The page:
The only real ways to waive or eliminate the statutory right of the surviving spouse to elect to take against a will is either a valid prenuptial agreement or antenuptial agreement. These agreements, however, are not guaranteed effective and are only valid if 1) they have been entered into freely without fraud, duress, coercion, or overreaching, 2) if there was a full disclosure, or full knowledge and understanding of the nature, value, and extent of the prospective spouse’s property, and 3) if the terms do not promote or encourage divorce or profiteering by divorce. With the recent rise of divorce rates in America nuptial agreements are steadily gaining in popularity and use. As such, consult an Ohio attorney to find out if nuptial agreements are right for you or if the nuptial agreements you already have are either valid or actually fulfilling their intended purpose.   

Spousal rights were created to ensure that surviving spouses aren’t maliciously or wrongfully cut out from a will. Improper disinheritance from a will can result in a surviving spouse falling into poverty, being kicked out of a lifelong martial home, or becoming a burden on friends and family. Though it may seem unseemly to focus on material possessions when a spouse passes, the responsibilities and burdens of day to day living still persist regardless. You still need food in the fridge and a roof over your head. After all, as Langston Hughes said, “life is for the living.”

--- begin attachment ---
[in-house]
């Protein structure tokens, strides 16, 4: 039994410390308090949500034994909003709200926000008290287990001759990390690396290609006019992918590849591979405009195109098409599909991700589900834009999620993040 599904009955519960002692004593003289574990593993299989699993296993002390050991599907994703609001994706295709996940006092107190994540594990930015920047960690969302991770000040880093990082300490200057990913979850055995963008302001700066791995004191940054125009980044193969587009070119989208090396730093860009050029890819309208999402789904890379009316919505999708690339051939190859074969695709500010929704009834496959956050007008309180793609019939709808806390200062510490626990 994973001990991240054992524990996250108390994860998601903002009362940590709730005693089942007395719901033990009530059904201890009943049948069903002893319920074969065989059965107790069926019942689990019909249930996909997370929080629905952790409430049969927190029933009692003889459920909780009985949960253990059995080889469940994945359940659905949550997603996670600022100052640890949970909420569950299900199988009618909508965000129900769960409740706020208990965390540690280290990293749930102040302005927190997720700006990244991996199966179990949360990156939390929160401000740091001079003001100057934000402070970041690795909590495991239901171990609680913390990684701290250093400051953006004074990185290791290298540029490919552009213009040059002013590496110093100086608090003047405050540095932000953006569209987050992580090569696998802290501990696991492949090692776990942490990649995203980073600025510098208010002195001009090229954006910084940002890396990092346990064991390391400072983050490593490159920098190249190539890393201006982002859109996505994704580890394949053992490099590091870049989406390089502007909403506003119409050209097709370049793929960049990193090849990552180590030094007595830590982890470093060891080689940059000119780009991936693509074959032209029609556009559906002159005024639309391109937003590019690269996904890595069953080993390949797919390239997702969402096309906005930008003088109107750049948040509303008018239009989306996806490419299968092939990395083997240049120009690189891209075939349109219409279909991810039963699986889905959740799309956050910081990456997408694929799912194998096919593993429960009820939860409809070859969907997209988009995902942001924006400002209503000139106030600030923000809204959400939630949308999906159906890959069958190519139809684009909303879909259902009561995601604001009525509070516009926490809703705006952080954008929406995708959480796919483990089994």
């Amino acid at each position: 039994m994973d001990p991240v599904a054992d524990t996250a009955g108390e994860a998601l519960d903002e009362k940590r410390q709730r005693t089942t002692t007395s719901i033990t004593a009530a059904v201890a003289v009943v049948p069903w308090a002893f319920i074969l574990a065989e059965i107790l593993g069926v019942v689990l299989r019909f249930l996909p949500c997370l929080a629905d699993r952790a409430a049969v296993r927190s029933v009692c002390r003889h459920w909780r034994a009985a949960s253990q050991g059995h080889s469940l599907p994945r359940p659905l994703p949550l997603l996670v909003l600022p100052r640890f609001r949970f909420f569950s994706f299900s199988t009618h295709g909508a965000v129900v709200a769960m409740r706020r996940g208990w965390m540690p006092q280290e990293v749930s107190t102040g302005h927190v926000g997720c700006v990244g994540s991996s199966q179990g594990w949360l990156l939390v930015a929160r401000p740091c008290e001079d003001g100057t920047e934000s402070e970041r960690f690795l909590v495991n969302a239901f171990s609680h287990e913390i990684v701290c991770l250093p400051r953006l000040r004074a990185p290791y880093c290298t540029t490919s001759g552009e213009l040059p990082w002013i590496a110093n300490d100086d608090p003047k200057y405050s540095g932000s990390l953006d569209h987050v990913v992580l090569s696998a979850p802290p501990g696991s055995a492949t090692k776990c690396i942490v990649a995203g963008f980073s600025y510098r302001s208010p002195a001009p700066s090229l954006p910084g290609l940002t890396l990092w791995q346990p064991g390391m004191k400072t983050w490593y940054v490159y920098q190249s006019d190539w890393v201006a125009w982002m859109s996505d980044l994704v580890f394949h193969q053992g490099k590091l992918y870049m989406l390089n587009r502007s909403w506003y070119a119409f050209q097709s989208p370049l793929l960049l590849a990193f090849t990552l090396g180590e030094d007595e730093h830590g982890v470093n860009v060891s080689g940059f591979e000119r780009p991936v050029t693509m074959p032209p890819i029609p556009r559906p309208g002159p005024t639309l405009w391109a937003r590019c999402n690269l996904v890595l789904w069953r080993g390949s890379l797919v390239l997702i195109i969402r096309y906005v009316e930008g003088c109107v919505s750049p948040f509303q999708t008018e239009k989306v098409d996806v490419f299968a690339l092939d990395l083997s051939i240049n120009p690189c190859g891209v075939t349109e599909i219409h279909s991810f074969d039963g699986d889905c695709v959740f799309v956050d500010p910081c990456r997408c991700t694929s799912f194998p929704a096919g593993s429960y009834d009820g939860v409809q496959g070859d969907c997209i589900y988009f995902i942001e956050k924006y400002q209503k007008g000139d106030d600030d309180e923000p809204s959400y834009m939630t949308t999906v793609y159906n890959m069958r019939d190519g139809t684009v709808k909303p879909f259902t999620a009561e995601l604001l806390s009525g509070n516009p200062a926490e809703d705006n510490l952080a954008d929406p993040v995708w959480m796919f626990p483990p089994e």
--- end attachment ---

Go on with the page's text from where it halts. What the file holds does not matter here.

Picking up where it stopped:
You don’t have to be rich to protect what you’ve spent a lifetime trying to build. To find out whether a trust is right for your family, take the one-minute questionnaire at There are a number of different trusts available and the choices are infinite. With every scenario, careful consideration of every trust planning strategy should be considered for the maximum asset protection and tax savings. For more information, you can contact Mike Benjamin of Baron Law LLC at 216-573-3723. Baron Law LLC is a Cleveland, Ohio area law firm focusing on estate planning and elder law. Mike can also be reached at 

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About the author: Mike E. Benjamin, Esq.  

Mike is a contracted attorney at Baron Law LLC who specializes in civil litigation, estate planning, and probate law. He is a member of the Westshore Bar Association, the Ohio State Bar Association, the Cleveland Metropolitan Bar Association, and the Federal Bar Association for the Northern District of Ohio. He can be reached at